Five of us met up on a recent Sunday afternoon, waiting for stragglers (you know who you are) in the cold on a stretch of Bayard that I've walked down a million times before (usually only for snacks at Me Li Wah or bubble tea at ViVi). I'd passed by Old Sichuan a bunch of times this year, but was skeptical until Chowhound reports came in (I'm lazy and there's about ten other new Sichuan restaurants I want to try too).
Seaweed salad and peanuts were offered when we first sat down, allowing me to snack while flipping through the menu. After ordering, dan dan noodles arrived first. It was a solid rendition, with thinner noodles, but not much of a standout (I've completely forgotten it already, not a good sign). Pan fried chicken tiny buns (sheng jian bao), a Shanghainese dish, were ordered based on Chowhound recommendations. I've never had these before, so I can't compare, but they provided a milder counterpoint to the much heavier seasoned Sichuan dishes. I thought they were fine, but others complained that the skins were too thick.
Sliced tongue and tripe was one of the standouts of the day (although not my favorite rendition ever-- Hunan House is still the champion). The vinaigrette contained plenty of Sichuan peppercorns and chili heat to counterpoint the tender pieces of tongue and chewy tripe.
I think this is three pepper chicken, or "chicken with peppers and chili sauce" as it was described (correct me if I'm wrong). It was on the specials menu (and came recommended by our waitress). Each component had an aggressive wok sear that brought out a mildly smokey flavor in the dish.
My favorite of the day was likely the water cooked fish. The fish is essentially covered in a boiling hot flavored oil, infusing it with the flavor of chiles and Sichuan peppercorns along with floating pieces of cabbage and tofu. As good a version of this dish as I've ever had, this will make anybody sweat.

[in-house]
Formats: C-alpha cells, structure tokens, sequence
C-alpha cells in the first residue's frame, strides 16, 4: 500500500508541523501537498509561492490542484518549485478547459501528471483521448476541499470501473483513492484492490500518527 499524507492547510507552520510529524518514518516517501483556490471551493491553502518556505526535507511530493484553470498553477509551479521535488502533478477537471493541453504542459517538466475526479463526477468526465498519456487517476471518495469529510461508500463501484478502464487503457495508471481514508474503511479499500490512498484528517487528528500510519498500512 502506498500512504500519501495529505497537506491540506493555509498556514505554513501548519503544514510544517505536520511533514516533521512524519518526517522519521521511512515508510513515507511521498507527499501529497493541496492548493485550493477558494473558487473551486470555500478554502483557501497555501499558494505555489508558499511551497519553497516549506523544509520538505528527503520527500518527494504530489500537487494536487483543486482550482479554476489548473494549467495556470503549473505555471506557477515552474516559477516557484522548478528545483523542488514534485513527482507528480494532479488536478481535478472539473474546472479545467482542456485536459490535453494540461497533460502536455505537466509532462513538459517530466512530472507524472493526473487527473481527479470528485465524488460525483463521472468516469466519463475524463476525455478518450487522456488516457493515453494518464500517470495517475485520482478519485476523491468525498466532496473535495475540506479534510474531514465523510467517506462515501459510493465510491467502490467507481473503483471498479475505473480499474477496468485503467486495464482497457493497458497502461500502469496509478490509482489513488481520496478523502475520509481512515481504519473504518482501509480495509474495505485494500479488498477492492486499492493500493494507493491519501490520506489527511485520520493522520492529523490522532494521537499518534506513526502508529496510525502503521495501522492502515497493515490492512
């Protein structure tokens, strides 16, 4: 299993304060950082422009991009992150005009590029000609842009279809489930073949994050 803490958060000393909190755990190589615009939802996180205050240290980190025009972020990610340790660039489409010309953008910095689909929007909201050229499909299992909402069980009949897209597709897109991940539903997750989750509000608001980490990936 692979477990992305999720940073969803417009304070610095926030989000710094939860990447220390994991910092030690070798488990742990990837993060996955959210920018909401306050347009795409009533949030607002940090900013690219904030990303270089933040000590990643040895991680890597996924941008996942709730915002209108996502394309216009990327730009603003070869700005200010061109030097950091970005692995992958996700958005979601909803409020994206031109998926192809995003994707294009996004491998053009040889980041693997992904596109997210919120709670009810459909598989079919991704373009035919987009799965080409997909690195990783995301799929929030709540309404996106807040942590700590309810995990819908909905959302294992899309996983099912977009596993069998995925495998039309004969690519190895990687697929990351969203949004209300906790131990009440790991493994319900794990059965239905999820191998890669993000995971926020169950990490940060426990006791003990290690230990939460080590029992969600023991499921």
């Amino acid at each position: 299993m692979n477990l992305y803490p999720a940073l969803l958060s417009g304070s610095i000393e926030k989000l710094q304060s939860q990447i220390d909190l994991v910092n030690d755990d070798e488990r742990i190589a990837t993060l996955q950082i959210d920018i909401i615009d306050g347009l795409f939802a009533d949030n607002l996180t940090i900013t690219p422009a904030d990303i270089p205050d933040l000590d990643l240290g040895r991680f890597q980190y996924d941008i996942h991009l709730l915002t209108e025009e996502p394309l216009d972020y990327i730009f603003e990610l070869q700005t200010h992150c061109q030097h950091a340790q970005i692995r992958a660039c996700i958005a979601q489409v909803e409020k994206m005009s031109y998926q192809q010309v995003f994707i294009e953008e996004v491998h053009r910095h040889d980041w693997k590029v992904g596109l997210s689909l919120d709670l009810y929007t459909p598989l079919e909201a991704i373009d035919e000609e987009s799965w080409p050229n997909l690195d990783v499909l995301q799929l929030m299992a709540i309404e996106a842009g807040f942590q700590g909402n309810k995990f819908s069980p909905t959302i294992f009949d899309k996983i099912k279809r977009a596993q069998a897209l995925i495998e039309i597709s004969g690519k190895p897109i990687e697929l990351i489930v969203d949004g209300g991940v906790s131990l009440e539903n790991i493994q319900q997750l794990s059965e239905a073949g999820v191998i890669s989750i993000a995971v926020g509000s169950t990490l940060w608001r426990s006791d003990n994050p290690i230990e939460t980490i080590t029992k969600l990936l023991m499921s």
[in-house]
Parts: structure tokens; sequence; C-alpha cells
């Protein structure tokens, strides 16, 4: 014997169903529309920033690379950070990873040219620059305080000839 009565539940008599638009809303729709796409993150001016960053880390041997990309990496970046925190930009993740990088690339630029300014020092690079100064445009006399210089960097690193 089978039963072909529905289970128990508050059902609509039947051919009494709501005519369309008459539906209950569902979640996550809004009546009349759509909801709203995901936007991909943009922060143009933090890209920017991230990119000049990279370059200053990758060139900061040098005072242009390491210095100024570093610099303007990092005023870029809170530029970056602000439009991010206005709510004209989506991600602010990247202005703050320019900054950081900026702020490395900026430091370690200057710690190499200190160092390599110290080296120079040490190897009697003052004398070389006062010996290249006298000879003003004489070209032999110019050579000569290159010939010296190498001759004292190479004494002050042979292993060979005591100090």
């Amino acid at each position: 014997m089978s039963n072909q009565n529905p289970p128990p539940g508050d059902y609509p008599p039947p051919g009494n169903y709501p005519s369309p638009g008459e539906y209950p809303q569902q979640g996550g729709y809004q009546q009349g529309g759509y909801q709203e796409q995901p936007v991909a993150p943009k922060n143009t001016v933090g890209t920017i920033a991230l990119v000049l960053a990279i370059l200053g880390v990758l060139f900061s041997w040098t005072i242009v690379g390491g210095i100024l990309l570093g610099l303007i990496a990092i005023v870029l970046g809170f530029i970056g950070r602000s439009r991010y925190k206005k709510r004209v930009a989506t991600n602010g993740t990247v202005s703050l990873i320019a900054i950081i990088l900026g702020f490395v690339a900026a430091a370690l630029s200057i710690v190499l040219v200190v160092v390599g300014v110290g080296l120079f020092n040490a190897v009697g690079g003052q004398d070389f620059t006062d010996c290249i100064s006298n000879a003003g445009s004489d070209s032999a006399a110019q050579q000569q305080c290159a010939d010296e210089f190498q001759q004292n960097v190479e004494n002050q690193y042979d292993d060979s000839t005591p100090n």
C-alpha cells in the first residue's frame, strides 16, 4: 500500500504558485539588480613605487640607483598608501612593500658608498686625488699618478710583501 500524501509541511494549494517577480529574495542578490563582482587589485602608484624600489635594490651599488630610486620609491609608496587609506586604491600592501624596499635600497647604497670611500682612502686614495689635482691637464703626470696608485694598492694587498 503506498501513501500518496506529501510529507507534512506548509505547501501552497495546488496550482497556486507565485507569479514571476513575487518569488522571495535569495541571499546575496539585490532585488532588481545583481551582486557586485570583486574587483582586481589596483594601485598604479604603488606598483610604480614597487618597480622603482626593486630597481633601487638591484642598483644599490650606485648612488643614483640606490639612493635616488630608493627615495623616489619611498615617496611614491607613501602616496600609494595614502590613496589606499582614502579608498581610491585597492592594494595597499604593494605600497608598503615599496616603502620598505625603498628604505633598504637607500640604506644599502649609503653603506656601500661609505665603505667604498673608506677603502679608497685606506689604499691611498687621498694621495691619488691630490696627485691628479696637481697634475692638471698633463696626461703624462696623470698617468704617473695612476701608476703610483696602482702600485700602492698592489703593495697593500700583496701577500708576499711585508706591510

Cumin lamb was fine, but a completely forgettable rendition with not enough cumin and a too-soft texture that did nothing for me.
For vegetables, we ordered green beans topped with beef (always a good benchmark at a Sichuan restaurant) and sweet and sour lotus root. The picture of the green beans clearly shows the wok sear, which imparted an extra layer of flavor and texture to the dish. Very good. Crunch lotus root was pleasant to munch on after eating one too many pieces of water cooked fish.
Since most of us our professional gluttons, we finished almost everything (no need for takeout boxes). They gave us something fried with red bean paste in it for dessert too (and we popped into a Chinese bakery afterwards).
Overall, Old Sichuan is a solid spot to add to the galaxy of Sichuan restaurants in NYC. While each place has its specialties, you can put together a very solid meal without feeling a twinge of regret (the twinge you feel is likely too much Sichuan peppercorns).
65 Bayard St
New York, NY 10013